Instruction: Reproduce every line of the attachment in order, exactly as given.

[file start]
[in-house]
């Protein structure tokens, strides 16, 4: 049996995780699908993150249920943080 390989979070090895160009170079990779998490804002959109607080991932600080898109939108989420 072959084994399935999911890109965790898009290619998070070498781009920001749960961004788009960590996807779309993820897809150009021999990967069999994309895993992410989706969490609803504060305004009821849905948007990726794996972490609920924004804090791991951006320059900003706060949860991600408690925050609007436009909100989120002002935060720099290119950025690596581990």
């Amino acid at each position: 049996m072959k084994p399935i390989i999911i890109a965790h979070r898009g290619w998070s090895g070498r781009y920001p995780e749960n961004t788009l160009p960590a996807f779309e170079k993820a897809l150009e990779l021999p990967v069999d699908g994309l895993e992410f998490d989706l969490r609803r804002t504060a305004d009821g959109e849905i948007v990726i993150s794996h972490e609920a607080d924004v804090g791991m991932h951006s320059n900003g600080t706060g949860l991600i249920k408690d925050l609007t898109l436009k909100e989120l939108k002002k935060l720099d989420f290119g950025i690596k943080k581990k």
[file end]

[in-house]
């Protein structure tokens, strides 16, 4: 049996995780699908993150249920943080 390989979070090895160009170079990779998490804002959109607080991932600080898109939108989420 072959084994399935999911890109965790898009290619998070070498781009920001749960961004788009960590996807779309993820897809150009021999990967069999994309895993992410989706969490609803504060305004009821849905948007990726794996972490609920924004804090791991951006320059900003706060949860991600408690925050609007436009909100989120002002935060720099290119950025690596581990």
């Amino acid at each position: 049996m072959k084994p399935i390989i999911i890109a965790h979070r898009g290619w998070s090895g070498r781009y920001p995780e749960n961004t788009l160009p960590a996807f779309e170079k993820a897809l150009e990779l021999p990967v069999d699908g994309l895993e992410f998490d989706l969490r609803r804002t504060a305004d009821g959109e849905i948007v990726i993150s794996h972490e609920a607080d924004v804090g791991m991932h951006s320059n900003g600080t706060g949860l991600i249920k408690d925050l609007t898109l436009k909100e989120l939108k002002k935060l720099d989420f290119g950025i690596k943080k581990k």